It seems to me that the emergence of audiences for theatrical documentaries and the interest in online citizen media could be linked.
The Nieman Foundation of Journalism at Harvard University puts out a journal called Nieman Reports. In the Spring 2005 issue, William Marsden says that investigative reporting has gradually receded from journalism. Phillip Knightly of the International Consortium of Investigative Journalists said that the total output of factual programs on developing countries dropped by 50% in the past ten years.
If traditional media have cut back their investigative journalist positions (because digging into these stories takes time, and this doesn’t mesh easily with daily deadlines, and there’s less budget committed to journalists who aren’t producing copy / airtime each day), perhaps it’s created a void where readers and viewers no longer feel convinced that their media is representative of news and what is really going on.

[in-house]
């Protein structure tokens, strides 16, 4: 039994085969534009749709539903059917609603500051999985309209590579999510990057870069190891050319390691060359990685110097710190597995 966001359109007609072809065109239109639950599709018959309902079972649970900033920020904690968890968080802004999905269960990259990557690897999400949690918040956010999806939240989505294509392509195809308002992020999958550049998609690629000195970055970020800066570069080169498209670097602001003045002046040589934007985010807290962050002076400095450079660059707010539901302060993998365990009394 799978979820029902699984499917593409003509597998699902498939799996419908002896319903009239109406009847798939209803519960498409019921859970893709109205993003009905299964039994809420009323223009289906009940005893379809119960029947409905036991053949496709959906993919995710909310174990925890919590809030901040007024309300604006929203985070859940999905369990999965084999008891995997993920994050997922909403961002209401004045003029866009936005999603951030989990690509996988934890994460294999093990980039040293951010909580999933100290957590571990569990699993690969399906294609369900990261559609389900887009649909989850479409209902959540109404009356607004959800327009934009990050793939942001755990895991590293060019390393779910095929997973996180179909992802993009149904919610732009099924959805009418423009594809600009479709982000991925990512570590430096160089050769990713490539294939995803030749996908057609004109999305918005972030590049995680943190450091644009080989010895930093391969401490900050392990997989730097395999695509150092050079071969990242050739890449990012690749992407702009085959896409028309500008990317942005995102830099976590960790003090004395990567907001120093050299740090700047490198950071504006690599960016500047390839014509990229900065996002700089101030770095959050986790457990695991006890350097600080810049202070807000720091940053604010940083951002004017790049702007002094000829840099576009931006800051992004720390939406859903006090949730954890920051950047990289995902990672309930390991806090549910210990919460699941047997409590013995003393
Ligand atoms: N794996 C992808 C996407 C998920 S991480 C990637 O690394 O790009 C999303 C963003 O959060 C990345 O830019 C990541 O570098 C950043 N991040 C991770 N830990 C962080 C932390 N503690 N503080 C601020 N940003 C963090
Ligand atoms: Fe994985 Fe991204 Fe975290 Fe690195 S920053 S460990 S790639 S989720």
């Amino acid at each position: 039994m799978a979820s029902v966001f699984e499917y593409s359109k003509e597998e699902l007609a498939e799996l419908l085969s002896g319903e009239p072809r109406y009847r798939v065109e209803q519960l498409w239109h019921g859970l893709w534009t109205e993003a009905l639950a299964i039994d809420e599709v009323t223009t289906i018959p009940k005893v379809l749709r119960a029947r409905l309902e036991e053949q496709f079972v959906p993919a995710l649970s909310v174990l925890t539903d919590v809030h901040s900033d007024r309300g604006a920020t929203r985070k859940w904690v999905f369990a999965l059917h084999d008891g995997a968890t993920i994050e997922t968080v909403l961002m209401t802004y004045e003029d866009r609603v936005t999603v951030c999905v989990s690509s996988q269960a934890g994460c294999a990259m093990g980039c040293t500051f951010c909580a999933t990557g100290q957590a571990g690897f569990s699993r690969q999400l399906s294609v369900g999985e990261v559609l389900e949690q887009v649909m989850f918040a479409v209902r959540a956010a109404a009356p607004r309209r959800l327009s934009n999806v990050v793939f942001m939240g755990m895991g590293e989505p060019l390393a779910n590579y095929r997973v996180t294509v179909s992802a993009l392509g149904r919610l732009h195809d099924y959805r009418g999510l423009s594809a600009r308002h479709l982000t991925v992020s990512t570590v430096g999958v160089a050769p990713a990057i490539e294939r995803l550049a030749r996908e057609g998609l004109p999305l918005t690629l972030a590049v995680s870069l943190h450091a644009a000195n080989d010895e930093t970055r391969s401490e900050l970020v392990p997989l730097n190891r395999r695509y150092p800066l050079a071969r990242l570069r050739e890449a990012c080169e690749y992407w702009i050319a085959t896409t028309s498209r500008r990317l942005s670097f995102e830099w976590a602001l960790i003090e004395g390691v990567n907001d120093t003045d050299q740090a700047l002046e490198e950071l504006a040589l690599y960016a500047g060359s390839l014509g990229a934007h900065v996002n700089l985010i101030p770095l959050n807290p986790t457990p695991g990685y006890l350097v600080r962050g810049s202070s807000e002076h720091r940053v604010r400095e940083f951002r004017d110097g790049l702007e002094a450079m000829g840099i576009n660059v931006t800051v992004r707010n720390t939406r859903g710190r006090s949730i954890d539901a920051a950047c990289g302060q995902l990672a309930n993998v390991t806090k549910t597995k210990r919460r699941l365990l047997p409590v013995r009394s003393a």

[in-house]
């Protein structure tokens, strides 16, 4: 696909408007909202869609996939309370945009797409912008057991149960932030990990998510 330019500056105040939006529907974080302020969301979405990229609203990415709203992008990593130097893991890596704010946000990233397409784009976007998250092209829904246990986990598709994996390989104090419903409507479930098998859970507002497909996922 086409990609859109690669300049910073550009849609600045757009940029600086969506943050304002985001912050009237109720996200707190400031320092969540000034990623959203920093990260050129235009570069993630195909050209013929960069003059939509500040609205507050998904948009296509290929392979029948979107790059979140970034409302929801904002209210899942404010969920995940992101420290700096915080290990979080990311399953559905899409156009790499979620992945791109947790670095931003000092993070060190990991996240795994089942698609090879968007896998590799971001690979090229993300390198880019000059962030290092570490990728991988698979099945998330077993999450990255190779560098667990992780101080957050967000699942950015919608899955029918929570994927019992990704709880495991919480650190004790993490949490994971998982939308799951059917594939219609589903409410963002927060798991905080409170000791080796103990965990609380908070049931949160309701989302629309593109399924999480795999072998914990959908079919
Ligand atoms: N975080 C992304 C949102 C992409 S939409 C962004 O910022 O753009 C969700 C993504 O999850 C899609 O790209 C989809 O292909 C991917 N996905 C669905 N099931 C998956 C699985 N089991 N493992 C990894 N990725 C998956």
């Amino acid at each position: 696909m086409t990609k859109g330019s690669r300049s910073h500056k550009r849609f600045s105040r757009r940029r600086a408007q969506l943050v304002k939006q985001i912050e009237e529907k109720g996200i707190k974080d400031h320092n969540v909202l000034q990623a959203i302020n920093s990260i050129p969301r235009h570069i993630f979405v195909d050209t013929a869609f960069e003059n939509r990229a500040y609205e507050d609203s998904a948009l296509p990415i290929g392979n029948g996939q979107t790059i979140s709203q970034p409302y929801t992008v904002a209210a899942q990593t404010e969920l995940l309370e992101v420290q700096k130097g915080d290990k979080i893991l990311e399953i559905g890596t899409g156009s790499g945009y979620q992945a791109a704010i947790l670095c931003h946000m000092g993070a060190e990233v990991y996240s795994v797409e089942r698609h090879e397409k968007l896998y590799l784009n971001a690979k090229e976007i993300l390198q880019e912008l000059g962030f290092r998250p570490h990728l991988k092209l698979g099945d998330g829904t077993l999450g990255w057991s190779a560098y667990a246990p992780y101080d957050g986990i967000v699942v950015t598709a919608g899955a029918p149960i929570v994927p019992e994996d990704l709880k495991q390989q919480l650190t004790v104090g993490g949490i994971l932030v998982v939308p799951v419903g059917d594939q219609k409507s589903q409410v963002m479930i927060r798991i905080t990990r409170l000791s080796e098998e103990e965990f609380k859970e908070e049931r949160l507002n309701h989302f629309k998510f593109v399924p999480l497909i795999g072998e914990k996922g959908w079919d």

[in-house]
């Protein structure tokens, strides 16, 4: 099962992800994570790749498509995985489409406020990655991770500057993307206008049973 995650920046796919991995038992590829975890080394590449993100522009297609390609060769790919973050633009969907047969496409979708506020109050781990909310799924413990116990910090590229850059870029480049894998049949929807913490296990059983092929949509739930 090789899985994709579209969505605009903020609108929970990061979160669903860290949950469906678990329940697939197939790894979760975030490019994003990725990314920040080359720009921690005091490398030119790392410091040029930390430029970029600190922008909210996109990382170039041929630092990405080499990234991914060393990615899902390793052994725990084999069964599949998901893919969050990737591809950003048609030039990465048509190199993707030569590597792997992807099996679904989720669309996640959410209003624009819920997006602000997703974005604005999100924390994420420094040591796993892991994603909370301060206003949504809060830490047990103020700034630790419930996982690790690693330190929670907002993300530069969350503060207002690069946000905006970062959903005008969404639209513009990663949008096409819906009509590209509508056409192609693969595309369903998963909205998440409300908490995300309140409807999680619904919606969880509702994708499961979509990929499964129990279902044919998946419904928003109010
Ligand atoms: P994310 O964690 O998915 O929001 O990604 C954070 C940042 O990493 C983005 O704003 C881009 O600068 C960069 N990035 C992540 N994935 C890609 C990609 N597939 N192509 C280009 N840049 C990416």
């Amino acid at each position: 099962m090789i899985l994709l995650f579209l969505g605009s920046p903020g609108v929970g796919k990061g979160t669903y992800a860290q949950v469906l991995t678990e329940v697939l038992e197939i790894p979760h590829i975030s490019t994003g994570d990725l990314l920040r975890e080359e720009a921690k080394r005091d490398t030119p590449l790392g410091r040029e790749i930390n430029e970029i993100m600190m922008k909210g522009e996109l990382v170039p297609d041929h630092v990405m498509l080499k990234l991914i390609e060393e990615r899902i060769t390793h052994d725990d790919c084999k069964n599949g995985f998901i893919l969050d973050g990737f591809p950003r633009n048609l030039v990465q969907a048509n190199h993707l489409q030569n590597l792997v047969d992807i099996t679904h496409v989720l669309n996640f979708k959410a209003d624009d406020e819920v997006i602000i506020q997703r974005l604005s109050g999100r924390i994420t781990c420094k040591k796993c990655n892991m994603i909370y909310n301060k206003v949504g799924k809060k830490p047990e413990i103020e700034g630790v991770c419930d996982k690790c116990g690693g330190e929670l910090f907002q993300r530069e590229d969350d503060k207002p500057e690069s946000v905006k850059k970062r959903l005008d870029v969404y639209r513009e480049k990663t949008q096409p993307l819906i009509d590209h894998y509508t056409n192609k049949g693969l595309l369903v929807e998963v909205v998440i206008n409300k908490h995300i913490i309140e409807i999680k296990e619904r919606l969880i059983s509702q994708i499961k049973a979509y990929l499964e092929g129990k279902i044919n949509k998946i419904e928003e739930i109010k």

The number of people who watch TV news is steadily declining, and in the US, the median age of nightly news TV viewers is now 59 and up (State of the News Media 2006). Perhaps our (viewers and readers) need for in-depth journalism, investigation, and global context has grown to a point that we are now willing to pay for it.
I could be wrong, after all one of the successful theatrical documentaries was March of the Penguins, so that doesn’t support my little theory.
This thought spun off from an entry today on the Center for Citizen Media blog. If we are collectively yearning for the hidden stories behind the spokespeople, it’ll be interesting to see if the launch of NewAssignment.net will reflect that. It looks like Jay Rosen’s new collaborative journalism concept may be visible online by September.
It may be an interesting outlet to pitch stories that just don’t seem to get picked up by media elsewhere.